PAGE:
Instead of getting power from the main engine, there is a small electric motor at the end of the tail boom that powers the tail rotor. Because the speed of the motor is controllable, there is no need to use a variable pitch tail rotor. The thrust force can be controlled by simply speeding up the motor to create more thrust or slowing it down to create less thrust.
Several advantages of this system are: less weight(no tail rotor servo and push rods), no complex gearing and drive linkages, and it is inexpensive.
The disadvantage is the tail rotor control is vague and you are always 1 step behind what is going on because the motor won't react fast enough to give good holding power. To tell you the truth, electric tail motors are rotten in most cases and you should avoid them at all costs. If you have read the
heading hold gyro
section, you already know why we want and need fast acting tail rotor control.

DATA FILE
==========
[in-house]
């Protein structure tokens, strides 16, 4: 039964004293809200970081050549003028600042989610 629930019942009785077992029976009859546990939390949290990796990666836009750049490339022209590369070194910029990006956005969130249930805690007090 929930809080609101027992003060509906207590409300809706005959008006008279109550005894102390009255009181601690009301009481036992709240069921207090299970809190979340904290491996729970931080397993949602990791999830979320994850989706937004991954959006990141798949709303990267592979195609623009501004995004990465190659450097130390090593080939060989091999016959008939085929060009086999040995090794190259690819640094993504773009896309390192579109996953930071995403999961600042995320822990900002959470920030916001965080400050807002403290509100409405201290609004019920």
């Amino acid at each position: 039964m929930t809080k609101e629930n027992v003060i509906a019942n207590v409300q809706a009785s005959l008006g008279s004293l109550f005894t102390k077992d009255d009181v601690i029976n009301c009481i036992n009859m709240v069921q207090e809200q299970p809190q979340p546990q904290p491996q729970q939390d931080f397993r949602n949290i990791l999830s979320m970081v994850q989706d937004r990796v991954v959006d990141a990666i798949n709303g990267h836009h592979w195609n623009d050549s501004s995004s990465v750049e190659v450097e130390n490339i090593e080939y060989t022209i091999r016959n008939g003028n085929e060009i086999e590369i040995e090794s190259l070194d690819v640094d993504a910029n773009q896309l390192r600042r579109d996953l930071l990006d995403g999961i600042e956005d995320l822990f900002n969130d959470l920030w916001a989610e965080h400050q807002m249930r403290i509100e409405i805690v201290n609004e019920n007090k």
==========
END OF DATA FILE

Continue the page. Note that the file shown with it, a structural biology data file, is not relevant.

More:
Tail Rotor Example
Let’s examine exactly what is going on here. If we have a main rotor that is spinning clockwise the reactive torque wants to spin the body of the helicopter counter clockwise. To counter act that force, we need our tail rotor to be pushing thrust out to the right – in effect trying to rotate the helicopter clockwise. When the counter clockwise force from the main rotor is exactly balanced out by the clockwise force from the tail rotor, our helicopter will have no yaw movement.
As you can see, tail rotors work very well at counter acting the reactive torque from the main rotor. There is just one problem. Remember that the torque from the main rotor is always changing. What do you think that makes controlling the tail rotor like? If you said “almost impossible,” you understand this process very well.
Unlike full size helicopters, our smaller RC helicopters produce violent changes in reactive torque with just the smallest engine speed or pitch adjustment. This is yet another reason why RC helicopter control is so challenging.